MSM|August 10, 2011| Author: Kim LaCapria|Tags:

‘Onion’ CTO Says Paywall Not Planned For US, Yet

The decision to introduce a paywall is a touchy one, and often associated with a massive loss of readership or traffic when considered- the New York Times is probably the most notable example of a news site transitioning to a limited paid subscription model in recent months, with mixed reaction and results.

The maneuver has to be pulled off delicately, and has a better guarantee of working when a site has a strong, steady captive audience- which is what made the NYT experiment interesting to watch. The latest site to announce a limited paywall based on the Times model is far less of a big name, and notably used to be free back in its print-only days.

Satirical news site The Onion may seem like a less likely candidate to consider charging users- particularly considering its high level popularity on social sites like Facebook- but visitors outside the US will be subject to a five article a month limit when the overseas paywall goes into effect. If you live outside the States and read The Onion regularly, it will cost you $2.95 per month, or $29.95 per year to keep reading.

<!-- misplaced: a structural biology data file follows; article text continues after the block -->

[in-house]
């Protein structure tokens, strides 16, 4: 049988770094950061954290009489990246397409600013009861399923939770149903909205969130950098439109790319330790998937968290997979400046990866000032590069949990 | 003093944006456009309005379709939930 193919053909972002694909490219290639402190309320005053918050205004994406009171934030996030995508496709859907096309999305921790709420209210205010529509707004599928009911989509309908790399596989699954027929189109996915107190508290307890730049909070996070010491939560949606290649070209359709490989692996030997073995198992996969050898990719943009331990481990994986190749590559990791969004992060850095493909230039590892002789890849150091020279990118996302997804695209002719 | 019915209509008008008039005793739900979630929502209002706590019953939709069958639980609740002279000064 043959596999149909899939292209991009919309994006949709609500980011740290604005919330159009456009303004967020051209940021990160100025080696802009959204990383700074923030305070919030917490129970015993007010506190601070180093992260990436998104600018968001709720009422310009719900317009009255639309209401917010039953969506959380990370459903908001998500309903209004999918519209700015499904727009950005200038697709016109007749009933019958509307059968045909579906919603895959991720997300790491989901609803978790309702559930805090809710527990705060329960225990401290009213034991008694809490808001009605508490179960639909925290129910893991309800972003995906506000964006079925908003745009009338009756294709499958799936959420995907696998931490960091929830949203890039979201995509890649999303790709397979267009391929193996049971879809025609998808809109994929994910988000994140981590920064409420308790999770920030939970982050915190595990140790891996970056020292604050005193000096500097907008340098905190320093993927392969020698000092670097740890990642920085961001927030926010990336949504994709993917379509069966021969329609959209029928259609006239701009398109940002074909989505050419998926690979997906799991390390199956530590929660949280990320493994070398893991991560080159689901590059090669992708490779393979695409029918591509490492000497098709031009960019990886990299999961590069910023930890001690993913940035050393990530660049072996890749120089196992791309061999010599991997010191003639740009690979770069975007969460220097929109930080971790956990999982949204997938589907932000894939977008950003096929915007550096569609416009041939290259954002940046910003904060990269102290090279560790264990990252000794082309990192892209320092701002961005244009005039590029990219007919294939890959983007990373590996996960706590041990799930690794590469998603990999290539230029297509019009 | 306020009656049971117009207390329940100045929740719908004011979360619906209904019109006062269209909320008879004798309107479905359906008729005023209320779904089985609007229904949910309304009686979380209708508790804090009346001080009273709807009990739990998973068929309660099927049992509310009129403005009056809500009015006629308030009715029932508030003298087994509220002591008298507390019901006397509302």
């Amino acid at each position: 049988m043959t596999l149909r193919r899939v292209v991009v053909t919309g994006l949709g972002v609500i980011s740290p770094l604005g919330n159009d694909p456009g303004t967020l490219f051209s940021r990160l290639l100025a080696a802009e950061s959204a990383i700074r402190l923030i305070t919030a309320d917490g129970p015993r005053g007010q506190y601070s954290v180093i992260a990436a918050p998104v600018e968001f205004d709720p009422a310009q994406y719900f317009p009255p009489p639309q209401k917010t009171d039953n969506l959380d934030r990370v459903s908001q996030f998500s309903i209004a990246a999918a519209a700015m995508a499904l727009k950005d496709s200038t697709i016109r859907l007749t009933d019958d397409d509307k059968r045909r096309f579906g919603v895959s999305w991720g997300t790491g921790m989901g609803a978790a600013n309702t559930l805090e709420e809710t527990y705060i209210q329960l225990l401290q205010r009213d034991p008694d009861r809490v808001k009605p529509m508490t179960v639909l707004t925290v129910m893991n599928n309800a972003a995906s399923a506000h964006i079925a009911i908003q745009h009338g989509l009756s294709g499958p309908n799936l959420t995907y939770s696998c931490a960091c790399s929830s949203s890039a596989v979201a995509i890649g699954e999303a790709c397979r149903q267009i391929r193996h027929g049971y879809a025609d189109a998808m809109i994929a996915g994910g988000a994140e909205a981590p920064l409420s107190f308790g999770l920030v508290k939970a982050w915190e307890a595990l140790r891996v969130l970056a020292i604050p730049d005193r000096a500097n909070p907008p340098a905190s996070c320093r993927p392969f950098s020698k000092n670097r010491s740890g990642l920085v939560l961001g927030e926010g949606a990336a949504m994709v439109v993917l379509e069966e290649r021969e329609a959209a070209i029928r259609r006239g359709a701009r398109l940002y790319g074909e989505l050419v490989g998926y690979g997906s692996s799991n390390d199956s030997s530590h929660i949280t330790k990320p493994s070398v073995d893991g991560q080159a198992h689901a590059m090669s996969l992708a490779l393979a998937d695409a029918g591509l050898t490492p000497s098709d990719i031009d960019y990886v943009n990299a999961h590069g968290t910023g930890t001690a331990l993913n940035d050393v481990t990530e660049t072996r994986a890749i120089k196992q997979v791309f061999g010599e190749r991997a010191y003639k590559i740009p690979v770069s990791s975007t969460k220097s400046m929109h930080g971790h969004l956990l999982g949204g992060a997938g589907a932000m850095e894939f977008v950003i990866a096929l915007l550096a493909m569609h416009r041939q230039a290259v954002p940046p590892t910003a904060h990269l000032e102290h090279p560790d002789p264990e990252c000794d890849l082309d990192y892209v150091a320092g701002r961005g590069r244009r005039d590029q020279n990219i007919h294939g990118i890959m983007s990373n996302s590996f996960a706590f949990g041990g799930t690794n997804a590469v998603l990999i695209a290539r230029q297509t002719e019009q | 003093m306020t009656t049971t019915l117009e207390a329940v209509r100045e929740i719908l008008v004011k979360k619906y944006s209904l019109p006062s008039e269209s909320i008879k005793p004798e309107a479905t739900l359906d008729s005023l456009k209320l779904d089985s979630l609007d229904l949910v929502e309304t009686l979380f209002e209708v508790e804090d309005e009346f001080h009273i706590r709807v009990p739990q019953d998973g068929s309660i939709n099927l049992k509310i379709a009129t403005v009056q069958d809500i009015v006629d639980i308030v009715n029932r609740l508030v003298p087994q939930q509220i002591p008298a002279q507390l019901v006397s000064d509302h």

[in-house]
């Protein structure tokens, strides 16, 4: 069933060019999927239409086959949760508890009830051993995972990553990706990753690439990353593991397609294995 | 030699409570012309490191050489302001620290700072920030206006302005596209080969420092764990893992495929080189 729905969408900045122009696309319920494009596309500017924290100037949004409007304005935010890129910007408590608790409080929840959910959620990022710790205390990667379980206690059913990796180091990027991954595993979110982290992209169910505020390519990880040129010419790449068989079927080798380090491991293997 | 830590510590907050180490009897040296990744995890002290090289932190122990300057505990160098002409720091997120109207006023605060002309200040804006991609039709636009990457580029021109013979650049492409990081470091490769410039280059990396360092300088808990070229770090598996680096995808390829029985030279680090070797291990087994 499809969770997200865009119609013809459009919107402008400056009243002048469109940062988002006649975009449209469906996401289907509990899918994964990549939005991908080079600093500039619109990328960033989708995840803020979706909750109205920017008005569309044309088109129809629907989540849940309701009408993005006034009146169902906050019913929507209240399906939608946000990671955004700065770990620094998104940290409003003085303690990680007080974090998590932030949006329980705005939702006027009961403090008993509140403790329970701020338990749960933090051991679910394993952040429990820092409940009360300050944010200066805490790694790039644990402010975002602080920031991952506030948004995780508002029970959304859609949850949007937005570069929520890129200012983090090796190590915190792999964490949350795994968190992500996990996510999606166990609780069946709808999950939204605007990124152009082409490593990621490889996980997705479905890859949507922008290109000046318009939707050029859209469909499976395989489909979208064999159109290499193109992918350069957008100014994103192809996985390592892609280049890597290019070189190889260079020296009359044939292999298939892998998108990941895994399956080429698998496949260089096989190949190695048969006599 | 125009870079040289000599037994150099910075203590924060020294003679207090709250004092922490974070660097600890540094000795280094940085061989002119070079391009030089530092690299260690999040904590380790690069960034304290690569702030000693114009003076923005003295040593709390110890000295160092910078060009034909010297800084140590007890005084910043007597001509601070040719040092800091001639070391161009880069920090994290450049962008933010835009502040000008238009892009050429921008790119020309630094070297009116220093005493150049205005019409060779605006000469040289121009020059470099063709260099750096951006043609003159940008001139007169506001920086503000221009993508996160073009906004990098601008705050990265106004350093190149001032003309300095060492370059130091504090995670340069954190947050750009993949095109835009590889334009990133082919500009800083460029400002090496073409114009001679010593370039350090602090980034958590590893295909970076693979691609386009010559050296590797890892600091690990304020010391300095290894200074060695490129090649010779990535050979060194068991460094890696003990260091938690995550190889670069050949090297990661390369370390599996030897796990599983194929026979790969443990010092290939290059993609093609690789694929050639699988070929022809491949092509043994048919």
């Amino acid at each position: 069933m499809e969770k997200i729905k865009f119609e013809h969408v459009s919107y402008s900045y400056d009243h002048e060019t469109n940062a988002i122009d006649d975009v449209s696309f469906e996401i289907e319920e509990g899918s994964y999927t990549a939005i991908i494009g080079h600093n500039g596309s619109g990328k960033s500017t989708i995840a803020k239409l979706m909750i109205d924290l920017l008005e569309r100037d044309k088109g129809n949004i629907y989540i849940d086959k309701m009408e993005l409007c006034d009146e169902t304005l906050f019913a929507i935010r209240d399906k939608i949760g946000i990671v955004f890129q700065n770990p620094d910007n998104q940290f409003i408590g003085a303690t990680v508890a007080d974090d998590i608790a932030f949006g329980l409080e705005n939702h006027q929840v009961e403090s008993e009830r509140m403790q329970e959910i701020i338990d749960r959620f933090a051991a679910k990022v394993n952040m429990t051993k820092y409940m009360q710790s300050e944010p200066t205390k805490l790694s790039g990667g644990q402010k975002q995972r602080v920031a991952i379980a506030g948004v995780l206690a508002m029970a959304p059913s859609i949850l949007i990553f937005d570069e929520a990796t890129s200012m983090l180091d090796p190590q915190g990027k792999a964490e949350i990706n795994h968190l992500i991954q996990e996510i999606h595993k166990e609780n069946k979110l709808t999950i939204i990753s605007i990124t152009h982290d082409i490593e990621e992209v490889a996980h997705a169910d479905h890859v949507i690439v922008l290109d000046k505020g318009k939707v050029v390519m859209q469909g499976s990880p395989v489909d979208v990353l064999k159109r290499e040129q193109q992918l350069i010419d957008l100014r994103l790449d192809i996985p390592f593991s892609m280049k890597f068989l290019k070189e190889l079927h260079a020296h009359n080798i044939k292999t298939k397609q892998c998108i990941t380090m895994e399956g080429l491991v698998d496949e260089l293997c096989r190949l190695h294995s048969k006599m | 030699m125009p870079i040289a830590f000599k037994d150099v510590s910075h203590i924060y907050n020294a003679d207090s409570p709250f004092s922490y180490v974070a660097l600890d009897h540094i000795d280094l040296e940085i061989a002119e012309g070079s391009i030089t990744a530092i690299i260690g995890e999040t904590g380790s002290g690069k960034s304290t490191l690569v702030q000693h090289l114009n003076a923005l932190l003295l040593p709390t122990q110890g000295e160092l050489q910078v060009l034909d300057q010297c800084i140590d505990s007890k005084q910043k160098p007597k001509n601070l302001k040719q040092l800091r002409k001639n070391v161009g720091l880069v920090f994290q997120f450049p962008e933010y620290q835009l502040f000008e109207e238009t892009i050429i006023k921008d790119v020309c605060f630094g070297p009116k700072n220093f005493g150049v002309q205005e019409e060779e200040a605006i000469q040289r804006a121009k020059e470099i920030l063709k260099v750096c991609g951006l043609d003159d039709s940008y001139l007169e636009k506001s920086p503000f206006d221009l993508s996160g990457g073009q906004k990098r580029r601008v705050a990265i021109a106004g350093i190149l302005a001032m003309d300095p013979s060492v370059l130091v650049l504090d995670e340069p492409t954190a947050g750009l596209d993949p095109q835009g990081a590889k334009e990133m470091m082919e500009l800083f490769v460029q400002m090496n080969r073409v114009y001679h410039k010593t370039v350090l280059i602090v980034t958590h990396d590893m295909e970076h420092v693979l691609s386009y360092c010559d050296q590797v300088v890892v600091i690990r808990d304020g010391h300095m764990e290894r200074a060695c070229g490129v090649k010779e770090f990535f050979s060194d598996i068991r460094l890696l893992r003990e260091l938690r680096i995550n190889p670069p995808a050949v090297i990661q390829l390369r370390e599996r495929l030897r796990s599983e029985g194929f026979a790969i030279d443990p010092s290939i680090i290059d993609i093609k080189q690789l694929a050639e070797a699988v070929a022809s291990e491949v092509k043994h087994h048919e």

Some of the initial reaction included the opinion that the site plans to eventually become paywall-protected for American readers as well, but the paper’s Chief Technology Officer Michael Greer spoke to Neiman Journalism lab, and says that’s not the strict intent going in:

“By ‘test,’ we sincerely mean it. We want to know how people respond and act,” he said. “We’re not rushing… I don’t think everybody can act this way, but it’s true. We think our content is very valuable and unique,” he said. “We have a great relationship with our fans, too, so they value us.”

US troops overseas- a big fan base for The Onion, Greer says- will be exempt from the paywall, as will A.V. Club members. And while fans of the satire site may be dedicated, it’s seems the site might have a bit more of a job selling a monthly entrance fee to users than the New York Times given its specific niche of content.

Would you pay for continued access to The Onion? Do you read it enough to make the cost worthwhile?